Patients, or clinical trial subjects, are the foundation for clinical research. Medical science would not advance without brave volunteers who, even with health challenges, are willing to enroll in studies to help develop future treatment options. As a “Community of Caring”, Springfield Clinic’s Clinical Research Department strives to provide the best patient-centered clinical trial experience possible to our clinical trial subjects.
Before enrolling as a clinical trial subject, it is important to be well informed and knowledgeable about clinical trials and clinical research procedures.
Clinical trials are scientific studies that seek to answer important medical questions about new investigational treatments or existing ones. All clinical trials are performed according to strict rules set by the Food and Drug Administration (FDA) and other regulatory agencies. These rules ensure everyone who volunteers as a study subject is informed thoroughly about the trial and treated with as much of a focus on safety and privacy as possible.
New therapies progress through the clinical research process in phases. Each phase designs clinical trials to answer different questions:
PHASE I: Is the new treatment safe?
Phase I clinical trials test a new treatment on a limited number of healthy people (20-80 people) to determine basic safety.
PHASE II: Is the new treatment effective against a specific health problem?
Phase II studies test the treatment on a small patient population with a specific health problem to determine effectiveness and the best clinical dose.
PHASE III: Is the new treatment effective in a large patient population? Is the new treatment better than available standard treatments?
Phase III studies test new treatments on a larger patient population to see if it works as well as available standard or current treatments. These studies generally take many years to plan, perform, analyze and complete.
PHASE IV: Is the new treatment safe, effective and affordable after it is approved and on the market?
Phase IV studies perform post-marketing surveillance and cost-benefit analyses after the new treatment is approved by the FDA.
Participating as a clinical research subject offers a potential for unique and impactful benefits:
Clinical research is planned, approved by medical professionals and performed by highly-trained staff as safely and as carefully as possible. However, many investigative treatments are not yet approved by the FDA and may have a risk of known and unknown side effects. Research staff will fully explain all known risks to potential participants before they volunteer and enroll into a clinical trial.
Clinical research is governed by the same ethical and legal codes as medical practice. Clinical research is also federally regulated with safeguards that protect research participants, their names, and their personal health information before, during and after a clinical trial. To ensure they are following all enforced regulations, researchers are thoroughly trained and follow carefully controlled protocols..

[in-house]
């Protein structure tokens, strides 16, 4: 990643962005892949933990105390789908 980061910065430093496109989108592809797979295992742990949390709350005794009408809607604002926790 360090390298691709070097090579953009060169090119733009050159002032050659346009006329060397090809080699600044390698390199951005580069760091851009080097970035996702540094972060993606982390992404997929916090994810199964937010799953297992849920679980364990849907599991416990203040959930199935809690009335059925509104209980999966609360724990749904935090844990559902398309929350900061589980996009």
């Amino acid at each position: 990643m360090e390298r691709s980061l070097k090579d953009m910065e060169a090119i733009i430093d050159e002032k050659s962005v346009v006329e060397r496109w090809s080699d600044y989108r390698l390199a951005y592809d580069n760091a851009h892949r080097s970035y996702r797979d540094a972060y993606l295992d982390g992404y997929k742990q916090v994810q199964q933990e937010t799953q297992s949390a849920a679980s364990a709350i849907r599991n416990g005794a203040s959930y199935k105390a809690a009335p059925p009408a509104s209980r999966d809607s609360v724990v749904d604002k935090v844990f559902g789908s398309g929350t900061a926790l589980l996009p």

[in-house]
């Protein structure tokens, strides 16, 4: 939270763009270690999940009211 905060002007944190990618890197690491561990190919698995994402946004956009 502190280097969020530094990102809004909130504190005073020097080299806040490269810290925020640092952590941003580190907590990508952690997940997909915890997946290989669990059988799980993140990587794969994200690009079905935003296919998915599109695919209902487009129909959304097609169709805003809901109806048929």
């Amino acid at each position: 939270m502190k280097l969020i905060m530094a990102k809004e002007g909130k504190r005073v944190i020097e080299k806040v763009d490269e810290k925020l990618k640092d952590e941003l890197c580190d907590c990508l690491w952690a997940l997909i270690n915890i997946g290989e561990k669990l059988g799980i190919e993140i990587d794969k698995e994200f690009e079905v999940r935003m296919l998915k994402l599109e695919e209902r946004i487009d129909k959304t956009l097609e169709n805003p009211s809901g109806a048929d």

If your doctor determines you to be eligible for a clinical trial and you agree to participate, research staff (including your doctor) will discuss the study details and answer any questions you may have. You and the research staff will complete informed consent paperwork to show you were fully informed of all study aspects and that you agree to participate.
Clinical trial participants have a right to be fully informed before they enroll into a trial. The FDA requires all potential clinical trial participants to be given complete information about clinical studies before they agree to participate. This process is known as informed consent. Prior to trial enrollment, FDA regulations require research staff to inform potential clinical participants of:
Clinical trials sometimes go through changes or adjustments during investigation. If a study changes in a way that is different from an informed consent agreement, research staff will provide study participants with new informed consent paperwork to reflect those changes.
Clinical research participants enrolled in a study will be asked to follow specific treatment plans and attend regularly scheduled clinic visits. As a clinical subject, it is very important to follow specific study instructions. Participation durations will vary depending on the study and its objectives and participants may choose to leave a study at any time.
Clinical trial participants are not required to be Springfield Clinic patients. Any interested and eligible individual may participate in a clinical trial.
A list of Springfield Clinic’s current and enrolling studies, including the participating physicians, is referenced on the current trials page.
Please contact us if you are interested in participating in clinical research at Springfield Clinic or if you have additional questions about the Clinical Research Department.
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